Your little Fido has the indomitable heart of a lion.
Is a moth fluttering dangerously close to his human? Not on his watch.
Is a squirrel deviously taunting him atop a chestnut tree? Not without some chest-puffing pup-posturing!
When it comes to slightly more intimidating stimulus, such as fireworks, a knock on the door, or being left alone, a dog with an anxious mind can quickly fester and find itself in a deep stressful fear.
What really is fear? Merriam Webster defines it as an unpleasant often strong emotion caused by anticipation or awareness of danger.
Why Does My Dog Deal With Stress?
Unless you have some kind of mental super-power, you have likely dealt with stress or anxiety at some point in your life. While dogs and humans are wildly different, we are both highly sociable and emotionally intelligent creatures. As humans, we are used to connecting the dots between stimulus and how we should react. While dogs learn through experience, they rely upon instinct more than we do.
One reason why dogs seem to have a large disposition towards stress is how much they're able to hear in the bustling world around them. A dog's sense of hearing is much greater than the average human's. It is currently understood that canines can distinguish sounds four times the magnitude of what humans can, in addition, they are able to hear frequencies twice as loud as the average human.
These sensitive floppers may not make much sense when living in an apartment with thin walls and a myriad of shouts, laughs, gravel scrapes, bottle rocket pops, and other pups yapping the night away within range of their super hearing, however their ability to snuff out sounds was the difference between being predator and prey when dogs primarily lived in the wild.
While your dog's electric fur trimmer is wired for apartment living, their instincts are not.
When thinking about how a dog is wired, consider the fight, flight, or freeze response. All dogs handle perceived problems differently. A canine with a relaxed disposition has less issues because their reality is different from that of an anxious dog.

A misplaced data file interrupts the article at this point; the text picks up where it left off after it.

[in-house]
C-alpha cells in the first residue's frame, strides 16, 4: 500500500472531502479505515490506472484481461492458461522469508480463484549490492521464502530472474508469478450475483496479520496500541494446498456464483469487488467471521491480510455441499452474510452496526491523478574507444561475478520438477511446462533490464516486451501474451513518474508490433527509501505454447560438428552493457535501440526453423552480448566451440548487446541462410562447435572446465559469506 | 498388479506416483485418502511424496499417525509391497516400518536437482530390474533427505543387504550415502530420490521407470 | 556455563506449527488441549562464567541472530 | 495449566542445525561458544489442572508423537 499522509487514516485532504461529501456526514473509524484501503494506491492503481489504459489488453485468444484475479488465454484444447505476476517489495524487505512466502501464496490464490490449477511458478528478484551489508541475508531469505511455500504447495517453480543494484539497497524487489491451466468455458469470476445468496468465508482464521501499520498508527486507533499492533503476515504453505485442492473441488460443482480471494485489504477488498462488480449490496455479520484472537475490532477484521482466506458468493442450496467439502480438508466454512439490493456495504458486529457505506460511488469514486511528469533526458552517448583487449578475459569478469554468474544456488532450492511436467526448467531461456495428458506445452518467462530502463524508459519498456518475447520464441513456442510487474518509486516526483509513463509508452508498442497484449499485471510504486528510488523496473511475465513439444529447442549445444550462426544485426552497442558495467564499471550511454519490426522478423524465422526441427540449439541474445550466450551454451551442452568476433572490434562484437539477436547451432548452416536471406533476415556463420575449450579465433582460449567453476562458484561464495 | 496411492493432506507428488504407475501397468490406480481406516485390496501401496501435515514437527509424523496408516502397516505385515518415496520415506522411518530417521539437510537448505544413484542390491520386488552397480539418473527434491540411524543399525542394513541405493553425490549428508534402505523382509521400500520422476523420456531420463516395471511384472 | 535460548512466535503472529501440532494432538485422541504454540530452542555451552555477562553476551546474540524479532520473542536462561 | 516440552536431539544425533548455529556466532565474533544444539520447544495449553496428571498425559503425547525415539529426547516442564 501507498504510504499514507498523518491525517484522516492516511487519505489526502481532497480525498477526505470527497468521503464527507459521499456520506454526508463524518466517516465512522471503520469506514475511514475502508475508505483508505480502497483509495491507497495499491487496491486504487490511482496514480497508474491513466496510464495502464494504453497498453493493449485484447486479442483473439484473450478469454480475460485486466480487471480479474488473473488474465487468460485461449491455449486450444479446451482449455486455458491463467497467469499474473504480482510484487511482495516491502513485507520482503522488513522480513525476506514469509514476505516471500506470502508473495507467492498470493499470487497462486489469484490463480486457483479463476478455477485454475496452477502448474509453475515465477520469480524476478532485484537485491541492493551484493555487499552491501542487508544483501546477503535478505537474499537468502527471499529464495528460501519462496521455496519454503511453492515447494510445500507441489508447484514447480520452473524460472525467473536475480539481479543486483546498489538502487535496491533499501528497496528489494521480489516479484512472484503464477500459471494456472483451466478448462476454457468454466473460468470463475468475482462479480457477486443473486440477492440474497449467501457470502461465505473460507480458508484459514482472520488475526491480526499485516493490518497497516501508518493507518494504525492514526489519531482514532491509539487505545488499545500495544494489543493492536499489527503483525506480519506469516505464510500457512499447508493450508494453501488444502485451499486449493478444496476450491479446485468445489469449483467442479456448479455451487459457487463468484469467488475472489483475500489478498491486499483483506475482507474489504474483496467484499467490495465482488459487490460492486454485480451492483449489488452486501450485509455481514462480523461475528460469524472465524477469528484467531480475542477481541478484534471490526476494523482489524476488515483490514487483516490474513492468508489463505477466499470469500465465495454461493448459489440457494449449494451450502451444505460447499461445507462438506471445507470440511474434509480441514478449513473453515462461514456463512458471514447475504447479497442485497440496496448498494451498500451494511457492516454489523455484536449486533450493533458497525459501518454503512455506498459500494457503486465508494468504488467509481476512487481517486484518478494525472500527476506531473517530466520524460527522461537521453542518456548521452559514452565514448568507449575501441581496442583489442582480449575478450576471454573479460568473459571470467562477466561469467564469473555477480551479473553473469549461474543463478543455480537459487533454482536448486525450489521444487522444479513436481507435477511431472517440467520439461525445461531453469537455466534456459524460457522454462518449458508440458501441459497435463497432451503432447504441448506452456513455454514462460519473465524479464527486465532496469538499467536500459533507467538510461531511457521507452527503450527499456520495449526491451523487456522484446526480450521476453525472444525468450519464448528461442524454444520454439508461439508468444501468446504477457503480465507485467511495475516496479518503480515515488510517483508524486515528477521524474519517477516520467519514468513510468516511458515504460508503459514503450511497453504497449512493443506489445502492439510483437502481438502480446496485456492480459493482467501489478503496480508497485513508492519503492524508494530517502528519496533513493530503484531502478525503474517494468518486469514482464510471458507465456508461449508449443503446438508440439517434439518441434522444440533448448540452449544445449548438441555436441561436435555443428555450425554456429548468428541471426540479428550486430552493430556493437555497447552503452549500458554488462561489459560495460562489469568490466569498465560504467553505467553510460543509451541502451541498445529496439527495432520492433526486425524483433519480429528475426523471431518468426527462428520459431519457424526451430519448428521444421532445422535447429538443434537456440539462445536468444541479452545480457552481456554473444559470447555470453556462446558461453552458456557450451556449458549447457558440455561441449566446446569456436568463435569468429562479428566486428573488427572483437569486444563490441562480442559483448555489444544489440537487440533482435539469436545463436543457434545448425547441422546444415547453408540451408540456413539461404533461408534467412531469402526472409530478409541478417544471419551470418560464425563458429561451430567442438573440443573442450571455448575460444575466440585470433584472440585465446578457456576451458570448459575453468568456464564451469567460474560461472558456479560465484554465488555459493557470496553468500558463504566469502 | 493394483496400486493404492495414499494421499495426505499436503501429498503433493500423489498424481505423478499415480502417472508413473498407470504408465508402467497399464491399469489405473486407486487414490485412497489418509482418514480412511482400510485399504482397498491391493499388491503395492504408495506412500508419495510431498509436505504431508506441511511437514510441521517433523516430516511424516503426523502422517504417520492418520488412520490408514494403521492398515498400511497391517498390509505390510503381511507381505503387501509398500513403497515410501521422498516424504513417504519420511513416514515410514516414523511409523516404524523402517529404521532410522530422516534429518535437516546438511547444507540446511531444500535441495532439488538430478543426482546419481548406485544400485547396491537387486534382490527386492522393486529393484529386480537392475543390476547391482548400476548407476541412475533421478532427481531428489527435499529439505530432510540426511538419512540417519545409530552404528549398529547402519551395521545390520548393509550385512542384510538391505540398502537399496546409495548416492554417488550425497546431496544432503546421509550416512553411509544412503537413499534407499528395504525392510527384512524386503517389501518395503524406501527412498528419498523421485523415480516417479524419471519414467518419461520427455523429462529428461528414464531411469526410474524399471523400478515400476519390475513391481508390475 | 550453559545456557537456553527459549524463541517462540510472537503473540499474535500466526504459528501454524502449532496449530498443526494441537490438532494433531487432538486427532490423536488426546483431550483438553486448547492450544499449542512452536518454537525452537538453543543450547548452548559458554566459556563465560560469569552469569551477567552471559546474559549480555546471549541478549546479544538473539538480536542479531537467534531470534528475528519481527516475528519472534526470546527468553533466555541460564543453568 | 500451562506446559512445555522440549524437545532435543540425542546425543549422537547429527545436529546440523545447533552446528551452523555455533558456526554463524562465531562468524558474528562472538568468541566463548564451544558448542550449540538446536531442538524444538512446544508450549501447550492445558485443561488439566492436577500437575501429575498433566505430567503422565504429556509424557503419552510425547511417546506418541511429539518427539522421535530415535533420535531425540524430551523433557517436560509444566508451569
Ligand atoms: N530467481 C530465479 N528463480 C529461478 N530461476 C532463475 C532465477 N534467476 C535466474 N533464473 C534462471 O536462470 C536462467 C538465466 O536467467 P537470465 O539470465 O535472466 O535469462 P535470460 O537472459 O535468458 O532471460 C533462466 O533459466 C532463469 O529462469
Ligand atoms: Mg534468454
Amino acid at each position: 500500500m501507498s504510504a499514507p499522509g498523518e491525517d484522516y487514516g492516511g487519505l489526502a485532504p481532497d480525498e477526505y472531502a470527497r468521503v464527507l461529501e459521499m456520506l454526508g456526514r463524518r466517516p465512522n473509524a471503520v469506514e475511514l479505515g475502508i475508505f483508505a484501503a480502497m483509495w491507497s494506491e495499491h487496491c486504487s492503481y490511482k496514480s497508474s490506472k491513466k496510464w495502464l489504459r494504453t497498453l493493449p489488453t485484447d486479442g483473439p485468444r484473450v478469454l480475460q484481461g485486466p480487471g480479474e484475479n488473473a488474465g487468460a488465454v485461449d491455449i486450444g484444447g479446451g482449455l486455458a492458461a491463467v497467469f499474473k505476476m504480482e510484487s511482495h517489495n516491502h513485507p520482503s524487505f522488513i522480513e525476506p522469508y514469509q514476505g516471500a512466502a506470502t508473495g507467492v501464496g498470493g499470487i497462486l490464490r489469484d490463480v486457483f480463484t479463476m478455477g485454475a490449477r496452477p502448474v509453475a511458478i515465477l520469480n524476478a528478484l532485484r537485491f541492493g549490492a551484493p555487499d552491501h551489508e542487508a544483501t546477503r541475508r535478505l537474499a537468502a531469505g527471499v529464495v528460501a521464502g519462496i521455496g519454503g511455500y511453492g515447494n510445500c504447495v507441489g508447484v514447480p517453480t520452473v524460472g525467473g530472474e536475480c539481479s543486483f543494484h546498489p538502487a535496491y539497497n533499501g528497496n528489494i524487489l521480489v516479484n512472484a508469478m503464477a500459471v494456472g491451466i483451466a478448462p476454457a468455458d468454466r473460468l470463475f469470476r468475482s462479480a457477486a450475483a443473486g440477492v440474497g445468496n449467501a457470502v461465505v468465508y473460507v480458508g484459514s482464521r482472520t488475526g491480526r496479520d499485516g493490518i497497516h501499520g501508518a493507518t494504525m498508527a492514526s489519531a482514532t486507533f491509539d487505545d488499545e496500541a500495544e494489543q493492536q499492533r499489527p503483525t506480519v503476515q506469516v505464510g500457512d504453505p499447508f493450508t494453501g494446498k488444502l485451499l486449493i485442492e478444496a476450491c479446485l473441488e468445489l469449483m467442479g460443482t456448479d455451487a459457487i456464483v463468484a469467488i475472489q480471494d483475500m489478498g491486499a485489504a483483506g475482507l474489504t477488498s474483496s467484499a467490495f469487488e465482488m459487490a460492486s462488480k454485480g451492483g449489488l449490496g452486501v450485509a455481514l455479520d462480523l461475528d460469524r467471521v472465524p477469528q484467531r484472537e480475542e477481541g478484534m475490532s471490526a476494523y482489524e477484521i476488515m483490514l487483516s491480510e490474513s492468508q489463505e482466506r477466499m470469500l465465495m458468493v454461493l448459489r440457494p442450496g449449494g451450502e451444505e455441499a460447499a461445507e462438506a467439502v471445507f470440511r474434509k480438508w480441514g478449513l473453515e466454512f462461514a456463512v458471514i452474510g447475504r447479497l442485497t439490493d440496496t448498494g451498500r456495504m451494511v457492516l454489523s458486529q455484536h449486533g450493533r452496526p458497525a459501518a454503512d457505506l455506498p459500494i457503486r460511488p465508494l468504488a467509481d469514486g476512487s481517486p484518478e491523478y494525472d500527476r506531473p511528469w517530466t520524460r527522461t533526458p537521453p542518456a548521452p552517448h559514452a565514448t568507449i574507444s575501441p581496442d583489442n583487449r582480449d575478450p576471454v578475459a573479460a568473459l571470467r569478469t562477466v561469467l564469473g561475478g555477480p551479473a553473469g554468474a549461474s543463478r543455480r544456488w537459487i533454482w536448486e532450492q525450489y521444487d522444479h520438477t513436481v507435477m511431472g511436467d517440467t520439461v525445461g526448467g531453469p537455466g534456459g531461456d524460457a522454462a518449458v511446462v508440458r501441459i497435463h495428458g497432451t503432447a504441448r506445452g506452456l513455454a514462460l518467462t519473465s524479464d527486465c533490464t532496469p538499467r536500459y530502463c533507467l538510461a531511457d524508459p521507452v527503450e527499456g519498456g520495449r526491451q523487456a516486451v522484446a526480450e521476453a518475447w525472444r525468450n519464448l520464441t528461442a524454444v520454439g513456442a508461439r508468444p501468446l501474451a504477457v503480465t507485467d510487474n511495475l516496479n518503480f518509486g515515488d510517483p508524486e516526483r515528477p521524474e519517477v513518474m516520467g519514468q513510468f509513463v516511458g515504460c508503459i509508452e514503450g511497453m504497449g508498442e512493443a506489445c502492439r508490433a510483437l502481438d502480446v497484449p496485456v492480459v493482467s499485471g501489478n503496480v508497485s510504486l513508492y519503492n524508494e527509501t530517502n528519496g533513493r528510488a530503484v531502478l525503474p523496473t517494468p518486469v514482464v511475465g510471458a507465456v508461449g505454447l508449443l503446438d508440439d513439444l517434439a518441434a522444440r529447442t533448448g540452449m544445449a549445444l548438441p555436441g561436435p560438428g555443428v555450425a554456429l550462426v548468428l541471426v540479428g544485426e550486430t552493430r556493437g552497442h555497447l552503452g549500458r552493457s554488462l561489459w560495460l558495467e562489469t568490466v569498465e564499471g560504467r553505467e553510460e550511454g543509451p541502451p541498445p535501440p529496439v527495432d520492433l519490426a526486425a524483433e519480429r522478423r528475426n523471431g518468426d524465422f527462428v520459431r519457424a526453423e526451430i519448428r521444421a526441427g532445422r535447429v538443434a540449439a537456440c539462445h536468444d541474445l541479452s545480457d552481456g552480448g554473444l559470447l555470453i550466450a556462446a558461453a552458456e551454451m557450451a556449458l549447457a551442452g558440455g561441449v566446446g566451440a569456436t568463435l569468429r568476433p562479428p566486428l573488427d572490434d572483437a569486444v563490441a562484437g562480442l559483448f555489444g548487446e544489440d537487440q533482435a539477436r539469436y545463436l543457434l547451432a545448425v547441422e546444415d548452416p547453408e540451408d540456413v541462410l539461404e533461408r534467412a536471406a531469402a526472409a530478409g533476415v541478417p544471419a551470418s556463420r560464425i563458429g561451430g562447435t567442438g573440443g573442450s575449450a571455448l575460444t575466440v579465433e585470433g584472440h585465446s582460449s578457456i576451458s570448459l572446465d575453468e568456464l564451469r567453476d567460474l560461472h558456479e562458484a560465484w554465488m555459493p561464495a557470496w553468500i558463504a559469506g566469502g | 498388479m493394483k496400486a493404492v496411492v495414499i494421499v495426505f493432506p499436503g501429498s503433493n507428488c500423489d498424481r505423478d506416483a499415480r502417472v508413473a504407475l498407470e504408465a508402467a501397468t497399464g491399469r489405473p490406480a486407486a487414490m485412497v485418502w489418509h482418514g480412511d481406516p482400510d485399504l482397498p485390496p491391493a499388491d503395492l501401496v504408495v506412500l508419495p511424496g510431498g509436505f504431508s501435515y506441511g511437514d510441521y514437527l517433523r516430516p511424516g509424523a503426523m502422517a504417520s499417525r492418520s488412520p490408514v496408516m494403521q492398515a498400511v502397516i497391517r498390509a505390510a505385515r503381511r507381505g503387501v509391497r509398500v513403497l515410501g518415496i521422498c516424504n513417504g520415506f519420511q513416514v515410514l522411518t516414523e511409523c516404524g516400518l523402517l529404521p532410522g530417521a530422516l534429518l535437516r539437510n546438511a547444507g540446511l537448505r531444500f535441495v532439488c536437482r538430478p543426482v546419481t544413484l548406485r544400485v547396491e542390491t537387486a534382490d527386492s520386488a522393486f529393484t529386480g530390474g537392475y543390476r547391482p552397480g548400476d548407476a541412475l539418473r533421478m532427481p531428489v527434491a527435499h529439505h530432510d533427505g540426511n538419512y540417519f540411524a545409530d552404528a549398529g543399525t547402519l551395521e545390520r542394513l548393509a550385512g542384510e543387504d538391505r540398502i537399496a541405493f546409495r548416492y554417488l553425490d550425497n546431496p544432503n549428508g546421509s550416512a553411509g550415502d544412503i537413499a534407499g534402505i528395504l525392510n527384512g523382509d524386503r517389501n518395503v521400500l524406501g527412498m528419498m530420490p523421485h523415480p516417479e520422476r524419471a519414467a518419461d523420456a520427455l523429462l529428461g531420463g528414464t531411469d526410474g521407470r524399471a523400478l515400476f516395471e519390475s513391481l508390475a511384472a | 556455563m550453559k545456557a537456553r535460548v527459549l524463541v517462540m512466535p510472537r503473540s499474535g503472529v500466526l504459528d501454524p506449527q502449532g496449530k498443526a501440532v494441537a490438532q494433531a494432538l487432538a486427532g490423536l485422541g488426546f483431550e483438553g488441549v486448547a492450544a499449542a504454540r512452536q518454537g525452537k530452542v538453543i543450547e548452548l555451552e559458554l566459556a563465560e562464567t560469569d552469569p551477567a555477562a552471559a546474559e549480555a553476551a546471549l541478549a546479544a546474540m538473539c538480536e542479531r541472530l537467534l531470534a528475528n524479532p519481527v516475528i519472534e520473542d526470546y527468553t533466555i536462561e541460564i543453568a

A canine dealing with chronic anxiety may see a broom as a barracuda, a knock on the door as a burglar, you running out to grab dog food as you leaving them trapped in a door knob filled prison for the rest of their thumbless life, or the pops and whistles of a firework show as the literal end of the world.
A dog's disposition is the combination of environment and genetic factors. Often times, anxiety disorders in dogs develop from past abuse, but their stress levels can spike from loud noises, thunderstorms, and strangers encroaching on their personal space.
Stressed Dog Symptoms
When dogs are stressed, they will tend to wear that shivering heart on their furry sleeve. You know your dog's general behavior. Observe his body language during times you deem potentially stressful.
Anxious dog behavior will often begin with them pinning their ears to the back of their head with their lips pulled back tightly, indicating a hyper-awareness to the situation. In other cases, they may pant excessively or have their tail tucked between the legs.
Stress in dogs can negatively affect their digestion and can cause diarrhea. This can be harmful, as your dog is not absorbing the proper nutrients when his gut is out of whack. If you feel your dog's digestion is off from stress, look into trying out a dual-action probiotic calming aid for dogs.
How to Calm Down A Dog
Figuring out how to calm down a dog can be tricky, but fear not! There ARE ways to help your little guy live a life a little more relaxed than what he's been used to.
Separation anxiety in dogs can be equal parts frustrating and heart wrenching. When a dog believes the pack leader is leaving for good, he reacts like anyone in his postion would react - poorly. Anything from annoyed neighbors to chewed up blankets, cords, furniture, and walls can result from your dog feeling he has no other option but to try to deal with his emotions and potentially escape to find you.
As far as mammals go, negative reaction from separation is a completely natural survival mechanism. In the wild, this anxiety enables the mammal to vocalize those emotions if he has strayed from the pack and increases the chances of being found and, subsequently, surviving. In an apartment setting, you are the mother, father, sister, and brother - you are the pack.
The good news is that you absolutely can train your best friend to be mostly okay with being left alone, you just have to improve your communication skills. This communication should start when he is still a puppy but don't let that discourage you if he is a little older.
Crate training is the primary way of giving your dog a calming place of stability.